I had a few days off work at the end of last week, and decided to head up into Rocky Mountain National Park, my local mountain playground.
I misjudged the amount of snow present in the high country. I had planned to skip up the trail in my approach shoes before switching to technical climbing boots higher up — I made it about 100 yards up the trail before being forced to put on the heavy-duty boots 😂.
This made my day a bit slower than anticipated.
But hey, it’s good to slow down now and then, right??
Mountain climbers often get overly focused on speed and efficiency. These things give a sense of safety and control, and are understandably prized by alpinists who wish to claim appealing prizes of long challenging routes in scenic places.
But getting lasered in on speed can often lead to missing the moments that are right in front of you.
I was hoping to potentially solo some ice climbs in the cirque but all the fresh snow and sun made for dangerous avalanche conditions, so this expedition ended up being nothing more than a long, scenic walk; all alone under my own power up in the high mountains.
It was perfect.
Small avalanches crossing the path to Chasm Lake.
Some waterfall ice climbs below Chasm Lake — mostly buried under fresh snow.
The famous Diamond face on Longs Peak. Still a bit snowy here in late April, the face usually comes into good, dry shape for rock climbing by July.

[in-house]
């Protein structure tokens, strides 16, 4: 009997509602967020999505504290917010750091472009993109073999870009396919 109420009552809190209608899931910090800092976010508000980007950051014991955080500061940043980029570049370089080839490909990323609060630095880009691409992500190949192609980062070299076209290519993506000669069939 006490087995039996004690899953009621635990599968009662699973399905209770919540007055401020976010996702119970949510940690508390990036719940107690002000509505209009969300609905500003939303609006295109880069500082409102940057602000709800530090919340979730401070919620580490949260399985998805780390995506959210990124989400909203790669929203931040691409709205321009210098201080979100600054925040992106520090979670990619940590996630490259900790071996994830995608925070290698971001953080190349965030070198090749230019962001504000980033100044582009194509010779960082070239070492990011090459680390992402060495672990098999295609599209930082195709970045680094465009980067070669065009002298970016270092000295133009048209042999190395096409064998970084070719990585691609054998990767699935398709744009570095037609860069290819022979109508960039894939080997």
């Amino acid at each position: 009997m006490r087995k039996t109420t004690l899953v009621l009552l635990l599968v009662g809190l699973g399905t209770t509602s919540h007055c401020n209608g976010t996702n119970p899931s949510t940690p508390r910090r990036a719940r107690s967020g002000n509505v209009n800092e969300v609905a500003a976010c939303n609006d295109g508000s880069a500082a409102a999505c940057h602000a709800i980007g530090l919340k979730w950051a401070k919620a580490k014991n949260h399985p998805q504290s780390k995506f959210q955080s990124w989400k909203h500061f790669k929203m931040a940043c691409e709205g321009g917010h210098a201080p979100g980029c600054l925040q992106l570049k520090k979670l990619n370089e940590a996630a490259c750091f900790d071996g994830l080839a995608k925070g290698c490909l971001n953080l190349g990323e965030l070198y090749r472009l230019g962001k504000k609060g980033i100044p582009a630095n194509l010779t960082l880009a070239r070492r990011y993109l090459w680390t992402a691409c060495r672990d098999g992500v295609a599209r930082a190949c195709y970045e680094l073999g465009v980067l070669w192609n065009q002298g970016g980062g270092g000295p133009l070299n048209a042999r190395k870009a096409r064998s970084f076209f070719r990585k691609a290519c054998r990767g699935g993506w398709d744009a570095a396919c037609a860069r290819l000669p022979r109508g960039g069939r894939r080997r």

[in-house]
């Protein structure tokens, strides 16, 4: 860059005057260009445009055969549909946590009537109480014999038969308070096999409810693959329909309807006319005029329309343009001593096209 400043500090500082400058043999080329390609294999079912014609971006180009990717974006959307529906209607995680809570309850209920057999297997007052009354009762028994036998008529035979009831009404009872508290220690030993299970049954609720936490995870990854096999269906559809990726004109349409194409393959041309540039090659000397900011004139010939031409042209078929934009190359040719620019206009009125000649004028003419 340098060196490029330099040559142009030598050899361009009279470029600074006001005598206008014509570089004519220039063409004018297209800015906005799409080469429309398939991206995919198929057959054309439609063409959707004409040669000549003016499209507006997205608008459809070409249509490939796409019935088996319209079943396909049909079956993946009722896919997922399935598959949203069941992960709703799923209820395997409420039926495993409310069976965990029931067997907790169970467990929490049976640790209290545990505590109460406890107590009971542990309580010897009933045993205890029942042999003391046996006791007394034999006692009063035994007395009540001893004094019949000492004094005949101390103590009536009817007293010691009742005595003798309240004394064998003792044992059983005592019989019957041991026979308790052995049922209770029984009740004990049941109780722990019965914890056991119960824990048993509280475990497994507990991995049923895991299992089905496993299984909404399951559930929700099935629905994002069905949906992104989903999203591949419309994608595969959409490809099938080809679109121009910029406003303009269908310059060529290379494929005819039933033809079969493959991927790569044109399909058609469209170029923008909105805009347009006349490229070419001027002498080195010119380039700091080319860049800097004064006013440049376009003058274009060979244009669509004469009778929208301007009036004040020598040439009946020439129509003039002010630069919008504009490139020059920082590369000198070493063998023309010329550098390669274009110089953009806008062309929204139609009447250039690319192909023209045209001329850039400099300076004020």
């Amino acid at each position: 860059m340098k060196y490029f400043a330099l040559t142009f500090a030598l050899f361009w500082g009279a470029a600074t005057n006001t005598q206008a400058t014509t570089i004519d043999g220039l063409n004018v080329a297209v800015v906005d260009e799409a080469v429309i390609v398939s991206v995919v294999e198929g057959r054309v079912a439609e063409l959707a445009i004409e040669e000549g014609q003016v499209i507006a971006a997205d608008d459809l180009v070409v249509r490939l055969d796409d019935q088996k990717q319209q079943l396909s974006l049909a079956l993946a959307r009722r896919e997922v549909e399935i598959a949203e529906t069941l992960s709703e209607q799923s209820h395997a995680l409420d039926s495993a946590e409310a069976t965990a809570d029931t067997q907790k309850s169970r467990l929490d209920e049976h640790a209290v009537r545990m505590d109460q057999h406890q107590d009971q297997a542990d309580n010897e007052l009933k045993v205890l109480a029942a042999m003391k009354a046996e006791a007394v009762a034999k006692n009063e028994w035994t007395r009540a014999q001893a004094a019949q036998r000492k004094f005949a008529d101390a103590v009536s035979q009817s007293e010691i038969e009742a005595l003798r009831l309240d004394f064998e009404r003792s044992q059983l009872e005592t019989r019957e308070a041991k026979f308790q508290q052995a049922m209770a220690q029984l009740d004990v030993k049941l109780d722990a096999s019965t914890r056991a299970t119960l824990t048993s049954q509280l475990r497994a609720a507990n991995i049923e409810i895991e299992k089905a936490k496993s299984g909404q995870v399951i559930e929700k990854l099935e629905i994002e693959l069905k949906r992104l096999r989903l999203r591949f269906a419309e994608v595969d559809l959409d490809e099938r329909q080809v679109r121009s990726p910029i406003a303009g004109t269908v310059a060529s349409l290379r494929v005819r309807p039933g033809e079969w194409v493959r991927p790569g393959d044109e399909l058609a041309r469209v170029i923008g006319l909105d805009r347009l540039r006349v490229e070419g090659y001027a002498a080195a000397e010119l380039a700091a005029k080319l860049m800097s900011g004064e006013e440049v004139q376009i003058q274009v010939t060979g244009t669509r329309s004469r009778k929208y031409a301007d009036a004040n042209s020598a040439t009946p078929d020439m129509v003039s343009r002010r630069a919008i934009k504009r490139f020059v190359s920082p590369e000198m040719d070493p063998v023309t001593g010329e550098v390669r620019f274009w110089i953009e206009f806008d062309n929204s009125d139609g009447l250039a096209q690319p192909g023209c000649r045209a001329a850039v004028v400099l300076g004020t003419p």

Crowds, Covid, and the Casual Route
Climbing the Diamond (5.10a, IV) on Longs Peak, Colorado.
The Notch Couloir, a classic snow/ice climb which goes to the summit of Longs. While it looks impossibly steep from the ground, we climbed it last summer and it’s quite manageable — probably no more than 45 degrees in the steepest sections.
Martha Couloir on Mount Lady Washington. Although it doesn’t look it, there is more than 1,000 feet of relief in this photo!
Tracks in the fresh snow.
I didn’t take a lot of photos — mostly of climbs and relevant aspects which other climbers might be interested in.
But a place like that can’t be captured in photos.
Only in your memory, and your mindful experience of the moment, will the mountain speak to you properly. Try to hear what she has to say.
Chasm Lake is a beautiful hike even in the summer, and offers a great, scenic trainer for hikers who may be afraid of tackling the entire Keyhole Route to Longs Peak’s summit. I recommend it to anyone looking for a moderately challenging hike around the front range of Colorado.